10 *Keller & Baker, Unity Power Factor Off Line Switching Power Supplies , 1984, IEEE, pp. 332 339.
11Kocher and Steigerwald, "An AC to DC Converter with High Quality Input Waveforms" 1982, IEEE, pp. 63-75.
12 *Kocher and Steigerwald, An AC to DC Converter with High Quality Input Waveforms 1982, IEEE, pp. 63 75.
13Mahadevan et al., "A Converter with Three Switched-Networks Improves Regulation, Dynamics, and Control", Powercon 10, E-1, pp. 1-19.
14 *Mahadevan et al., A Converter with Three Switched Networks Improves Regulation, Dynamics, and Control , Powercon 10, E 1, pp. 1 19.
15Mohan, et al, "Sinusoidal Line Current Rectification with a 100 kHZ B-Sit Step-Up Converter", 1984 IEEE, pp. 92-98.
16 *Mohan, et al, Sinusoidal Line Current Rectification with a 100 kHZ B Sit Step Up Converter , 1984 IEEE, pp. 92 98.
Referenced by
Citing PatentFiling datePublication dateApplicantTitle
US4885675 *Oct 7, 1988Dec 5, 1989Unisys CorporationTransformer isolated AC to DC power conditioner with resistive input current
US4929882 *Jun 23, 1987May 29, 1990National Semiconductor CorporationApparatus for converting DC to DC having non-feed back variable hysteretic current-mode control for maintaining approximately constant frequency
US4964027 *Dec 5, 1989Oct 16, 1990Sundstrand CorporationHigh efficiency power generating system
US4974141 *Aug 15, 1989Nov 27, 1990Viteq CorporationAC to DC power converter with input current waveform control for buck-boost regualtion of output
US5001620 *Jul 25, 1989Mar 19, 1991Astec International LimitedPower factor improvement
US5050057 *Jan 18, 1989Sep 17, 1991Hitachi, Ltd.Power source apparatus
US5134355 *Aug 6, 1991Jul 28, 1992Texas Instruments IncorporatedPower factor correction control for switch-mode power converters
US5229712 *Jun 25, 1991Jul 20, 1993Thornton Roger DCircuit and method for producing a flexible reference voltage
US5264780 *Aug 10, 1992Nov 23, 1993International Business Machines CorporationSwitching power supply providing a regulated output
US5307005 *Dec 23, 1992Apr 26, 1994International Business Machines CorporationZero current switching reverse recovery circuit
US5349284 *Sep 24, 1993Sep 20, 1994Astec International, Ltd.Power factor boost converter power supply
US5367448 *Aug 7, 1992Nov 22, 1994Carroll Lawrence BThree phase AC to DC power converter
US5396165 *Feb 2, 1993Mar 7, 1995Teledyne Industries, Inc.Efficient power transfer system
US5414613 *Aug 20, 1993May 9, 1995Rem Technologies, IncorporatedSoft switching active snubber for semiconductor circuit operated in discontinuous conduction mode
US5457621 *Feb 3, 1995Oct 10, 1995Abb Power T&D Company Inc.Switching power supply having voltage blocking clamp
US5465040 *Sep 23, 1993Nov 7, 1995Yasotornrat; HemtongThree phase power factor correction device and method
US5479336 *Aug 4, 1993Dec 26, 1995Mitsubishi Denki Kabushiki KaishaDC power-supply unit
US5621629 *Jun 7, 1995Apr 15, 1997Abb Power T&D Company Inc.Switching power supply for use in an electronic energy meter having a wide range of input voltages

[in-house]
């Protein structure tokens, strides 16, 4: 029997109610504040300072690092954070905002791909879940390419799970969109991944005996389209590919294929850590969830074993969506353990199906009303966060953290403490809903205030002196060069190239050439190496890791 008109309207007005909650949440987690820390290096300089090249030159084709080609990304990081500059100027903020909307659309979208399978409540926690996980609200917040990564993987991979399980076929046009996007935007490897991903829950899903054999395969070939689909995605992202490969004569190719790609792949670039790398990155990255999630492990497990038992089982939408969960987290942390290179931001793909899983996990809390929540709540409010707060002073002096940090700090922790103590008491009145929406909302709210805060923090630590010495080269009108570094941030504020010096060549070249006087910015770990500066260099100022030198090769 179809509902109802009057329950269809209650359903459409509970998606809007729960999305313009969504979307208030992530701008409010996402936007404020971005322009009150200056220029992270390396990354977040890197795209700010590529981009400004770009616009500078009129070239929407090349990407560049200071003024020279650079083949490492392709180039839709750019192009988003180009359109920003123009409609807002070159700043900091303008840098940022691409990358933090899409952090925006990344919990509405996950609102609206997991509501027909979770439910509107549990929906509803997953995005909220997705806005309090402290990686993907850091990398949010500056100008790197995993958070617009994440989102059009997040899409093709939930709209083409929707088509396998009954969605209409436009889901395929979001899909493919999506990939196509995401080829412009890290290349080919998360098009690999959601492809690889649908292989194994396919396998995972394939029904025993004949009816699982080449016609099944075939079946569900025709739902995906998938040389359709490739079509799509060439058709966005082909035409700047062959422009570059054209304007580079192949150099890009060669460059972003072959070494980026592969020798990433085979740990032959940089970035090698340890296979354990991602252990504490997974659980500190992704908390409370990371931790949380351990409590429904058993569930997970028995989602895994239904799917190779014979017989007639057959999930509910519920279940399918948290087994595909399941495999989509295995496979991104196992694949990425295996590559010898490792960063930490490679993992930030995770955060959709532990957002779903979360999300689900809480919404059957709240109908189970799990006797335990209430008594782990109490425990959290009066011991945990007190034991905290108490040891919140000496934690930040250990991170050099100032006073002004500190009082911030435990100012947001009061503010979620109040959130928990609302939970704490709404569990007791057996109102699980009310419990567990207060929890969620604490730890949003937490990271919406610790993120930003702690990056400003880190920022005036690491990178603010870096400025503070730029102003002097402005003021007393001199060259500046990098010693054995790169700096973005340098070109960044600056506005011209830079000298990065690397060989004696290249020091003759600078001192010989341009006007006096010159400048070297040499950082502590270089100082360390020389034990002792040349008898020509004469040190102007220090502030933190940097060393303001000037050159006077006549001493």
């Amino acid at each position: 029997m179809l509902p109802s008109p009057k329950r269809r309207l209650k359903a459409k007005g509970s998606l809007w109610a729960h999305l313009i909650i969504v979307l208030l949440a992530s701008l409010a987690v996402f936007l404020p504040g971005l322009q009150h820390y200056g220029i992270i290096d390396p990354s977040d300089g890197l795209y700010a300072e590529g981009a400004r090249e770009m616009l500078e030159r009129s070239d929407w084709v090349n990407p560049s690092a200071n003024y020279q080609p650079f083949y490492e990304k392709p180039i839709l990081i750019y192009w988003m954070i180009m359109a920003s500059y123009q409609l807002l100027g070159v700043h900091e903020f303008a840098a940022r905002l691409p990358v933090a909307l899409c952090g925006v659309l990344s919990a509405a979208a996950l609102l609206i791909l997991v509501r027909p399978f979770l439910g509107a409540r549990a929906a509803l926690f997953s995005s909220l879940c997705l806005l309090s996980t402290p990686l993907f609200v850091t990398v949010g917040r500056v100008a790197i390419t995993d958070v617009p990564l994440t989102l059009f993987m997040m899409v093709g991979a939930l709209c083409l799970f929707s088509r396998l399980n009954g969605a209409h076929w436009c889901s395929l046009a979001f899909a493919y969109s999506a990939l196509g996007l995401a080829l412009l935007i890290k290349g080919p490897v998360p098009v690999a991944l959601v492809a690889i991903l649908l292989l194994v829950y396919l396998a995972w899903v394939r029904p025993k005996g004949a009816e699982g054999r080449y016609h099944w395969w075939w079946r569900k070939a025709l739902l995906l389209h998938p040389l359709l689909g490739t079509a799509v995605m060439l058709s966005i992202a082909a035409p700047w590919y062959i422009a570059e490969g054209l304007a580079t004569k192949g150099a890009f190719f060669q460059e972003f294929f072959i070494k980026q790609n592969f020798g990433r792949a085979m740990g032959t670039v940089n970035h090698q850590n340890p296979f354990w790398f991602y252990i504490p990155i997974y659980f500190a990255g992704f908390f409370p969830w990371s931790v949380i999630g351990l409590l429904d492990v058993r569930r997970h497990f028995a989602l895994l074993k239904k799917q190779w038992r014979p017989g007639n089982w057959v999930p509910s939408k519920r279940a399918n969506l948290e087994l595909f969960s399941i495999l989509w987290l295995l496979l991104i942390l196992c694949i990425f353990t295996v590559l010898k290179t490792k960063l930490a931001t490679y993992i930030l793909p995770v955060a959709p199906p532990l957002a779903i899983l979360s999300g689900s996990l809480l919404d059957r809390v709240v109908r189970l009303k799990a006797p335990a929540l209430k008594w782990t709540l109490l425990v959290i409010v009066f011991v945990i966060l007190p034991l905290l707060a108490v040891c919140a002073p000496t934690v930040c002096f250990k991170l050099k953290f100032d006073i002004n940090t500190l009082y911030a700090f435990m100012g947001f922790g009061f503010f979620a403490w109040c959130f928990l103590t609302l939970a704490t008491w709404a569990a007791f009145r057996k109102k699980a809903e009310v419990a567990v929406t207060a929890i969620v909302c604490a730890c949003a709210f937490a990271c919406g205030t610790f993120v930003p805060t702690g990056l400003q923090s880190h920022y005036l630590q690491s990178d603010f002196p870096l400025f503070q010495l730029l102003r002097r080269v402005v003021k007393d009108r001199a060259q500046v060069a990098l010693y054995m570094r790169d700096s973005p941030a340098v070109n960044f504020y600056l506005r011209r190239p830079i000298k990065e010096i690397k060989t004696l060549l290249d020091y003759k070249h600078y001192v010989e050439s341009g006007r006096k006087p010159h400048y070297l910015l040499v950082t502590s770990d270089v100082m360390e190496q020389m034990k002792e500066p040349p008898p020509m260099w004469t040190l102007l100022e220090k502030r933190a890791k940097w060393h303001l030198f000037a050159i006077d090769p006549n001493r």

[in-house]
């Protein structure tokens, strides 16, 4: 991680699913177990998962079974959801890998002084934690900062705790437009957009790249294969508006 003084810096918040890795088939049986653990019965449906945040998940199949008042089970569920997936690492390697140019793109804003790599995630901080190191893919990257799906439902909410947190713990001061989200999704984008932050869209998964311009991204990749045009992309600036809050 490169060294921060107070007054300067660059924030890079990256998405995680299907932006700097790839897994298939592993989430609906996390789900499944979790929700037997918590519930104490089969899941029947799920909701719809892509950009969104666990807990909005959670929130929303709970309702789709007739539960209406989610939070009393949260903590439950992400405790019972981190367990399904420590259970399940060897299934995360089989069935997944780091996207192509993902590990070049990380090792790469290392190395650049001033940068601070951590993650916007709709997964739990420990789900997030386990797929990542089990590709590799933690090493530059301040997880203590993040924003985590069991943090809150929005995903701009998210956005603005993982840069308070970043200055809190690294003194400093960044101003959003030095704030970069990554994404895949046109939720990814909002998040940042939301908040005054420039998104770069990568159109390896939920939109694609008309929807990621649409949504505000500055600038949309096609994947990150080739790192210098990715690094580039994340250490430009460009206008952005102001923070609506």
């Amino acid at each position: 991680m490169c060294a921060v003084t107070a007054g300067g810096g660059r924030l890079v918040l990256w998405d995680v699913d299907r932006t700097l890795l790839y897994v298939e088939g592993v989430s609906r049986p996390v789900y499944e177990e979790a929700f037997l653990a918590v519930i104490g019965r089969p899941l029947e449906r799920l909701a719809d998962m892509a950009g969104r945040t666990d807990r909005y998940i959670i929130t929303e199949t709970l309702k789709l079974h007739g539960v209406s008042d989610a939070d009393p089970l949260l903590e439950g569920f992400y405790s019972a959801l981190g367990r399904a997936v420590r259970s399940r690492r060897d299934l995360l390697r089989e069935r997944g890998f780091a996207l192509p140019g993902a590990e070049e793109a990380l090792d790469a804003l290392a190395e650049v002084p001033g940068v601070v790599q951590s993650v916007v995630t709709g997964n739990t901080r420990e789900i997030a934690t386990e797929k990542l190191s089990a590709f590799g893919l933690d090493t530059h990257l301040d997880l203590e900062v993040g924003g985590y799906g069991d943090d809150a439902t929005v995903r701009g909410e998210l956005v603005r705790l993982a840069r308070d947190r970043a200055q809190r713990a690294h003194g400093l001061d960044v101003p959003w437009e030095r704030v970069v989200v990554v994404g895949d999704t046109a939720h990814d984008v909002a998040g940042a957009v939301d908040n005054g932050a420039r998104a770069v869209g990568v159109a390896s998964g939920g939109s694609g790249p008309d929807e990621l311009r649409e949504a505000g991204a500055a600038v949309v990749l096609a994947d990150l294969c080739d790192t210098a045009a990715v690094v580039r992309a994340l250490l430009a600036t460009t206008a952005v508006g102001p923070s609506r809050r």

US5629844 *Apr 5, 1995May 13, 1997International Power Group, Inc.For generating a controlled current in a load having component parts
US5631550 *Apr 25, 1996May 20, 1997Lockheed Martin Tactical Defense SystemsDigital control for active power factor correction
US5646513 *Mar 10, 1995Jul 8, 1997International Business Machines CorporationDynamic loop compensator for continuous mode power converters
US5656923 *Apr 10, 1995Aug 12, 1997The Whitaker CorporationA DC power supply controller
US5717321 *Jan 17, 1995Feb 10, 1998Cirrus Logic, Inc.Drive current calibration for an analog resistive touch screen
US5737197 *Apr 5, 1996Apr 7, 1998International Power Group, Inc.High voltage power supply having multiple high voltage generators
US5742151 *Jun 20, 1996Apr 21, 1998Micro Linear CorporationInput current shaping technique and low pin count for pfc-pwm boost converter
US5747977 *Aug 25, 1997May 5, 1998Micro Linear CorporationSwitching regulator having low power mode responsive to load power consumption
US5798635 *Feb 6, 1997Aug 25, 1998Micro Linear CorporationOne pin error amplifier and switched soft-start for an eight pin PFC-PWM combination integrated circuit converter controller
US5804950 *Jun 20, 1996Sep 8, 1998Micro Linear CorporationInput current modulation for power factor correction
US5808455 *Nov 13, 1996Sep 15, 1998Micro Linear CorporationDC-to-DC converter having hysteretic current limiting
US5811999 *Dec 11, 1996Sep 22, 1998Micro Linear CorporationPower converter having switching frequency phase locked to system clock
US5818207 *Dec 11, 1996Oct 6, 1998Micro Linear CorporationThree-pin buck converter and four-pin power amplifier having closed loop output voltage control
US5825165 *Apr 3, 1996Oct 20, 1998Micro Linear CorporationMicropower switch controller for use in a hysteretic current-mode switching regulator
US5894243 *Dec 11, 1996Apr 13, 1999Micro Linear CorporationThree-pin buck and four-pin boost converter having open loop output voltage control
US5903138 *Aug 22, 1997May 11, 1999Micro Linear CorporationTwo-stage switching regulator having low power modes responsive to load power consumption
US5903145 *Jun 7, 1995May 11, 1999Abb Power T & D Company Inc.Universal electronic energy meter for use with 4-wire standard services
US5905370 *May 6, 1997May 18, 1999Fairchild Semiconductor CorporationProgrammable step down DC-DC converter controller
US5943227 *Jun 26, 1996Aug 24, 1999Fairchild Semiconductor CorporationProgrammable synchronous step down DC-DC converter controller